The struggle to carve a deep channel through two sandbars mirrored the political difficulty of passing the Rivers and Harbors Act, which provided funding for the project, through two houses of Congress. As the bill moved through special committees, the House of Representatives and the Senate, it diminished in amount or was struck down completely. By the time Congress approved the bill, the meager funds were not enough to carry the project forward. In 1883, Galveston believed that unless Congress budgeted sufficient money for deep water, she could not become a competitive port.
“The plan, for aught I know, may be a good one, and Colonel Mansfield is doubtless a good engineer. My objection is to the restricted method of the government dispensation of funds” – A Concerned Citizen, 1883
Rallying the Western States
In response, the Deep Water Committee, headed by William L. Moody, changed its strategy to make Galveston’s harbor a national issue rather than just a local problem. To do this, they enlisted help from western states who desperately wanted a closer port.
During three Interstate Deep Water Conventions, Galveston united the western states. The Convention elected a man named Walter Gresham from Galveston as chairman of the delegation. Gresham moved from Virginia to Texas after the Civil War, opening a law practice in Galveston. He was an active stockholder in the Gulf, Colorado and Santa Fe railroad and served in the Texas legislature from 1887 to 1891.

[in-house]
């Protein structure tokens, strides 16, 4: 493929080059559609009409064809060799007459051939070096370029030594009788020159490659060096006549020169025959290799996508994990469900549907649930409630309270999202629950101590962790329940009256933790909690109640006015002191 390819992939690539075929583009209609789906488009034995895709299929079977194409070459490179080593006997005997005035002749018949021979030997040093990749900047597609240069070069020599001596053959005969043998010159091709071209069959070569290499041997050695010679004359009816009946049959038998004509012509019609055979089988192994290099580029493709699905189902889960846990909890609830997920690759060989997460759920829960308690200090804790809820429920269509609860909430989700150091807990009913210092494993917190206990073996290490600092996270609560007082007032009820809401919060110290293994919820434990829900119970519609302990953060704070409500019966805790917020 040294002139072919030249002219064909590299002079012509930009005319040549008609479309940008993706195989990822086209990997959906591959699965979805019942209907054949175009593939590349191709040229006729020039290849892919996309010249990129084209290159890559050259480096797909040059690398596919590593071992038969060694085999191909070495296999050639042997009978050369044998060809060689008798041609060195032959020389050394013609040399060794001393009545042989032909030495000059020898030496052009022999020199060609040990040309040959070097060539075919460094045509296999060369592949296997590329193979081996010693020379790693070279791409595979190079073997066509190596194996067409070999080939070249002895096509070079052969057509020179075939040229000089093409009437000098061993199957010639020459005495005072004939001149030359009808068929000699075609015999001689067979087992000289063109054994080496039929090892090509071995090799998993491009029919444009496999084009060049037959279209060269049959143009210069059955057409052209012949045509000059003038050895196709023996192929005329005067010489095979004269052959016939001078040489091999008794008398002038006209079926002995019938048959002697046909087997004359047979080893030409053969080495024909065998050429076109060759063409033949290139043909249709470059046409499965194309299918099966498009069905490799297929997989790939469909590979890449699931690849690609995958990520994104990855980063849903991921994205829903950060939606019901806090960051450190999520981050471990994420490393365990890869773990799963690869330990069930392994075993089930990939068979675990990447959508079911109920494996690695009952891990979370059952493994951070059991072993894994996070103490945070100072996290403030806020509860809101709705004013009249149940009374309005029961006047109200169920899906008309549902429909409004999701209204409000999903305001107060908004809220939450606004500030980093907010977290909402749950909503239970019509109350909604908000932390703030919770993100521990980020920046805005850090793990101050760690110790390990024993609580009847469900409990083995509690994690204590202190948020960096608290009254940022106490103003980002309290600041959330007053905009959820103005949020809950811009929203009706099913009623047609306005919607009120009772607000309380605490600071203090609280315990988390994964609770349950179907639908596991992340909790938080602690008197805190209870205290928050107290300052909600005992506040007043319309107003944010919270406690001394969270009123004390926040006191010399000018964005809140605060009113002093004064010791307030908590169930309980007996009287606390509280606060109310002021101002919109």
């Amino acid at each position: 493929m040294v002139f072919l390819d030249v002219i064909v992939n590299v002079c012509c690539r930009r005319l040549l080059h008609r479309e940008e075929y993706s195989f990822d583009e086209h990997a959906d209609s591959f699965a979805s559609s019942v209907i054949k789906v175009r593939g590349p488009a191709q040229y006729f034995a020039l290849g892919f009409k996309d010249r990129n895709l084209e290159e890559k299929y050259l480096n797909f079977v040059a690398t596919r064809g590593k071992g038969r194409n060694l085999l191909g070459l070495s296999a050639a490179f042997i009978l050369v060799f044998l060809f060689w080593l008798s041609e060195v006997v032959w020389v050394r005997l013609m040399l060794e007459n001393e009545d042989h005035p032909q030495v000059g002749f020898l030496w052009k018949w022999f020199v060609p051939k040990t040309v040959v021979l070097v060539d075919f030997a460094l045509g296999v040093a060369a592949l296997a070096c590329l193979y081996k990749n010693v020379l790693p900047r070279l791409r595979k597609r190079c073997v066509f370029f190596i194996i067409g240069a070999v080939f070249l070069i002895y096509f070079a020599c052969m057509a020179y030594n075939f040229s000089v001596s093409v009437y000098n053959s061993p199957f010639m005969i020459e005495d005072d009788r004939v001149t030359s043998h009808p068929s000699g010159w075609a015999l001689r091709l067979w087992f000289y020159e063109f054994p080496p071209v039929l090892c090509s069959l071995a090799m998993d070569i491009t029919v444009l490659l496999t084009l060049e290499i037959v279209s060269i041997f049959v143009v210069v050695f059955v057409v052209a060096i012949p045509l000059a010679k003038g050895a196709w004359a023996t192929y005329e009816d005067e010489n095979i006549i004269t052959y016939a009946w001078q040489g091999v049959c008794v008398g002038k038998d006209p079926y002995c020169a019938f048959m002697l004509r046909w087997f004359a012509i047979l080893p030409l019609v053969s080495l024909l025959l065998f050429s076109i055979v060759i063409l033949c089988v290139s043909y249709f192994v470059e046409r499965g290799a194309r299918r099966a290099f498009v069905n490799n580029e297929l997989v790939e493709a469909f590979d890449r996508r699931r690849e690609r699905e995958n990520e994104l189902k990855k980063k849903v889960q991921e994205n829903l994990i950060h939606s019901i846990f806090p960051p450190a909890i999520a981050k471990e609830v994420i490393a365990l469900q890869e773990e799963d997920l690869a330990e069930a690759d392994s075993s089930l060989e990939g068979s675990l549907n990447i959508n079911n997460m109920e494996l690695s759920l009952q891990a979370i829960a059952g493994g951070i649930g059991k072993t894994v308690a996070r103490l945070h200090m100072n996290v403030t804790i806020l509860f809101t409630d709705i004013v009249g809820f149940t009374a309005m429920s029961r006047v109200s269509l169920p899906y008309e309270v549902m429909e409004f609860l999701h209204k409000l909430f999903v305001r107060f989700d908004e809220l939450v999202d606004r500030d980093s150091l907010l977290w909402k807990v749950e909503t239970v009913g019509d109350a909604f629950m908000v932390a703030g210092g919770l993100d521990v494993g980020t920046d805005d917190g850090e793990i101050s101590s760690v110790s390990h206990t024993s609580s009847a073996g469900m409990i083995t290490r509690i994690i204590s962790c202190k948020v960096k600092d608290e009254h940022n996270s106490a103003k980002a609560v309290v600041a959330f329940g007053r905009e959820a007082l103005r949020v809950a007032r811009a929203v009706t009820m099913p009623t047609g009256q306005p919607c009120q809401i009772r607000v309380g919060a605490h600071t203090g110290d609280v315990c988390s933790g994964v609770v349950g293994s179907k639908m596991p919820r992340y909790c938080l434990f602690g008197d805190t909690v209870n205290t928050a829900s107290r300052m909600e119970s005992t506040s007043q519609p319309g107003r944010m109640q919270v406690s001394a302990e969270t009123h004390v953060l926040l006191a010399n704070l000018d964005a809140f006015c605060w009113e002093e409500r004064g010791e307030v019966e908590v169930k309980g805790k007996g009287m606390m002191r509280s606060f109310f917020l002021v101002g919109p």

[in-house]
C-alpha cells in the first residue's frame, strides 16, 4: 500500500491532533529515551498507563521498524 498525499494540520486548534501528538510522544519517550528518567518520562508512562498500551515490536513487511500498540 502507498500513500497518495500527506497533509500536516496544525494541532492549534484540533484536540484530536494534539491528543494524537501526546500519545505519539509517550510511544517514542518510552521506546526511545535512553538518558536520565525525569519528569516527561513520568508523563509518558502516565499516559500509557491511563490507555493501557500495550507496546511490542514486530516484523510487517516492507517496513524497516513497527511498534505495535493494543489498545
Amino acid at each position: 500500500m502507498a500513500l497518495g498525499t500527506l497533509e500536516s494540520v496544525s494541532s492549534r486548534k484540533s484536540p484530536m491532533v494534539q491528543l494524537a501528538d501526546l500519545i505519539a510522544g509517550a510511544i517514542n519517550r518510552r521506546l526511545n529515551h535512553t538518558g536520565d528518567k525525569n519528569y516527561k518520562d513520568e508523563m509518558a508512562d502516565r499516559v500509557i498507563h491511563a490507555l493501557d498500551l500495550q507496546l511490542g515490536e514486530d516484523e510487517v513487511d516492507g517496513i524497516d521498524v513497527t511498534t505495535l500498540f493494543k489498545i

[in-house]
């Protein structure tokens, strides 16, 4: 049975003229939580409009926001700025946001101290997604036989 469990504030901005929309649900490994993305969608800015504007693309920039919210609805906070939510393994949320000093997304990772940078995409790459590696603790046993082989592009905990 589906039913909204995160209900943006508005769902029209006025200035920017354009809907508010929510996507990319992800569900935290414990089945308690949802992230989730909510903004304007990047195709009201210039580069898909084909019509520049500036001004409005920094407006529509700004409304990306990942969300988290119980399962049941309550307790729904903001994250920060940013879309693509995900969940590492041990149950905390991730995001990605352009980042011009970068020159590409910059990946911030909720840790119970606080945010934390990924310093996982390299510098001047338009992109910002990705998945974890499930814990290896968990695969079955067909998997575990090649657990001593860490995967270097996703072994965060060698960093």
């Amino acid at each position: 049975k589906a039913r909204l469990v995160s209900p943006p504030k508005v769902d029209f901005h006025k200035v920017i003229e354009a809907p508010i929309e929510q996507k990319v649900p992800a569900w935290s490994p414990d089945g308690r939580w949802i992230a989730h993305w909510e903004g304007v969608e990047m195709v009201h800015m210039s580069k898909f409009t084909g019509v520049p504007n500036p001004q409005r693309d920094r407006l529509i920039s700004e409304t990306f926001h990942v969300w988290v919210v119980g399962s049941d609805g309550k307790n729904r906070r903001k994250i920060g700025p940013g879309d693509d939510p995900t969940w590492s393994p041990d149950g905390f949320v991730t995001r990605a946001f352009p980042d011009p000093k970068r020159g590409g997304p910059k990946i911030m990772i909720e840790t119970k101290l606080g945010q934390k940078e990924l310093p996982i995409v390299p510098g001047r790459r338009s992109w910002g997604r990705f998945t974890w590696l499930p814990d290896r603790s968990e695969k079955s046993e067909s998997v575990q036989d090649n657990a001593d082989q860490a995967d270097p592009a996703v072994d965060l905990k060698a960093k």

Under Gresham’s leadership, the group decided that one member from each state and territory would form a delegation to lobby Congress. Naturally, Gresham represented Texas interests, making frequent trips to Washington D.C. and shepherding the bill behind the scenes.
Deep Water At Last
In 1890, a US Army Corps of Engineers survey announced Galveston as the best Texas harbor due to its location, size and railroad facilities. They estimated that 30 feet of water could be obtained over the sandbars for a cost of $6.2 million dollars. With this powerful support and the endorsement of the western state delegates, Galveston finally had a fighting chance.
The Rivers and Harbors bill passed the House of Representatives on Saturday, September 6th, 1890 and the Senate two days later. President Benjamin Harrison immediately signed the bill making it a law. Work began in August of 1891 using pink granite from the recently discovered quarry in Marble Falls, Texas while the vessel GEN. C.B. COMSTOCK dredged the channel. By 1897, the finished jetties created 26 feet of water over the outer bar. Cotton exportation jumped from 22% to 64% as the city welcomed larger cargo ships. At last, Galveston had her deep water port.
Galvestonians Go Wild
On September 19th, 1890, news that Harrison signed the Rivers and Harbors Act reached the city of Galveston in a telegraph from Walter Gresham that read, “The bill with provision for making a first-class harbor at Galveston has become law.” After over twenty years of waiting and disappointment, Galveston burst into a gleeful celebration.
Locomotives, ships, and mills all blew their steam whistles, sounding a deafening chorus. Businessmen threw their hats in the air, shooting fireworks and reveling in the streets. Citizens flocked downtown to celebrate with one another while an improvised brass band paraded through the city to shouts of “Hurrah for Galveston and deep water!” Mayor Fulton issued an immediate proclamation authorizing the use of cannons, guns, firecrackers and whistles, setting aside the next day as a holiday so that the whole city could celebrate.